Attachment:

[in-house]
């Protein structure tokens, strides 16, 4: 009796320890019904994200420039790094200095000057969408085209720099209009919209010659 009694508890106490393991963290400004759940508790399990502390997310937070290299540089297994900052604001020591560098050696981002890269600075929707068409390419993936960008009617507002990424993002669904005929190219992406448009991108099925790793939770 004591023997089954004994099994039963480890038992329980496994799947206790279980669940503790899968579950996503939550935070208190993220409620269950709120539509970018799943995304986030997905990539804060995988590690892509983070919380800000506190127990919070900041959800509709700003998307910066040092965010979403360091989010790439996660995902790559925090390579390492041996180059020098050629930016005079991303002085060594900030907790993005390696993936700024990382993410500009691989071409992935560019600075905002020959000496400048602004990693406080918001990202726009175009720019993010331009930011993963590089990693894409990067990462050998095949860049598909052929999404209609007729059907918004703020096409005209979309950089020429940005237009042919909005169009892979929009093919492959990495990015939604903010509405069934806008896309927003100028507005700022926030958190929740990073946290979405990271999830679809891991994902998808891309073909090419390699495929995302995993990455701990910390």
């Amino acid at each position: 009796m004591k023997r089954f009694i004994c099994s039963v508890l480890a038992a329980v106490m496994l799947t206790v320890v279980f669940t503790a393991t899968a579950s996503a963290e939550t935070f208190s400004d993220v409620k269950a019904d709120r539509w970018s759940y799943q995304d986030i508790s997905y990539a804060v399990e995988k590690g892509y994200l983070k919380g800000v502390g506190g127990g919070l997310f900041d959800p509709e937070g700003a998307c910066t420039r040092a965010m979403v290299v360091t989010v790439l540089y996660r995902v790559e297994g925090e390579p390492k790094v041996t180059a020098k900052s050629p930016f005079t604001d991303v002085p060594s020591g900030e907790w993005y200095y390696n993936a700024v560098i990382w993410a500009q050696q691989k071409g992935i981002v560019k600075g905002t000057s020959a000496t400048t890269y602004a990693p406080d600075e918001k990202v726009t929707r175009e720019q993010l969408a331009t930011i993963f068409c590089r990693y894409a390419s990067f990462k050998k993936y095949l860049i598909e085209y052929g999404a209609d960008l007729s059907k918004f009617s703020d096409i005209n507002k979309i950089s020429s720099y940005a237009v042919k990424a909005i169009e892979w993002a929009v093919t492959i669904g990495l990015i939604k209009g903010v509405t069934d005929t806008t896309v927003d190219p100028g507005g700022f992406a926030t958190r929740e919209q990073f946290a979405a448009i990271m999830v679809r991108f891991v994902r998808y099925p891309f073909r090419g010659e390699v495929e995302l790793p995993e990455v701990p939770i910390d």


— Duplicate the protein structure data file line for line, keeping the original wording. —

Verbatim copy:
[in-house]
């Protein structure tokens, strides 16, 4: 009796320890019904994200420039790094200095000057969408085209720099209009919209010659 009694508890106490393991963290400004759940508790399990502390997310937070290299540089297994900052604001020591560098050696981002890269600075929707068409390419993936960008009617507002990424993002669904005929190219992406448009991108099925790793939770 004591023997089954004994099994039963480890038992329980496994799947206790279980669940503790899968579950996503939550935070208190993220409620269950709120539509970018799943995304986030997905990539804060995988590690892509983070919380800000506190127990919070900041959800509709700003998307910066040092965010979403360091989010790439996660995902790559925090390579390492041996180059020098050629930016005079991303002085060594900030907790993005390696993936700024990382993410500009691989071409992935560019600075905002020959000496400048602004990693406080918001990202726009175009720019993010331009930011993963590089990693894409990067990462050998095949860049598909052929999404209609007729059907918004703020096409005209979309950089020429940005237009042919909005169009892979929009093919492959990495990015939604903010509405069934806008896309927003100028507005700022926030958190929740990073946290979405990271999830679809891991994902998808891309073909090419390699495929995302995993990455701990910390």
């Amino acid at each position: 009796m004591k023997r089954f009694i004994c099994s039963v508890l480890a038992a329980v106490m496994l799947t206790v320890v279980f669940t503790a393991t899968a579950s996503a963290e939550t935070f208190s400004d993220v409620k269950a019904d709120r539509w970018s759940y799943q995304d986030i508790s997905y990539a804060v399990e995988k590690g892509y994200l983070k919380g800000v502390g506190g127990g919070l997310f900041d959800p509709e937070g700003a998307c910066t420039r040092a965010m979403v290299v360091t989010v790439l540089y996660r995902v790559e297994g925090e390579p390492k790094v041996t180059a020098k900052s050629p930016f005079t604001d991303v002085p060594s020591g900030e907790w993005y200095y390696n993936a700024v560098i990382w993410a500009q050696q691989k071409g992935i981002v560019k600075g905002t000057s020959a000496t400048t890269y602004a990693p406080d600075e918001k990202v726009t929707r175009e720019q993010l969408a331009t930011i993963f068409c590089r990693y894409a390419s990067f990462k050998k993936y095949l860049i598909e085209y052929g999404a209609d960008l007729s059907k918004f009617s703020d096409i005209n507002k979309i950089s020429s720099y940005a237009v042919k990424a909005i169009e892979w993002a929009v093919t492959i669904g990495l990015i939604k209009g903010v509405t069934d005929t806008t896309v927003d190219p100028g507005g700022f992406a926030t958190r929740e919209q990073f946290a979405a448009i990271m999830v679809r991108f891991v994902r998808y099925p891309f073909r090419g010659e390699v495929e995302l790793p995993e990455v701990p939770i910390d």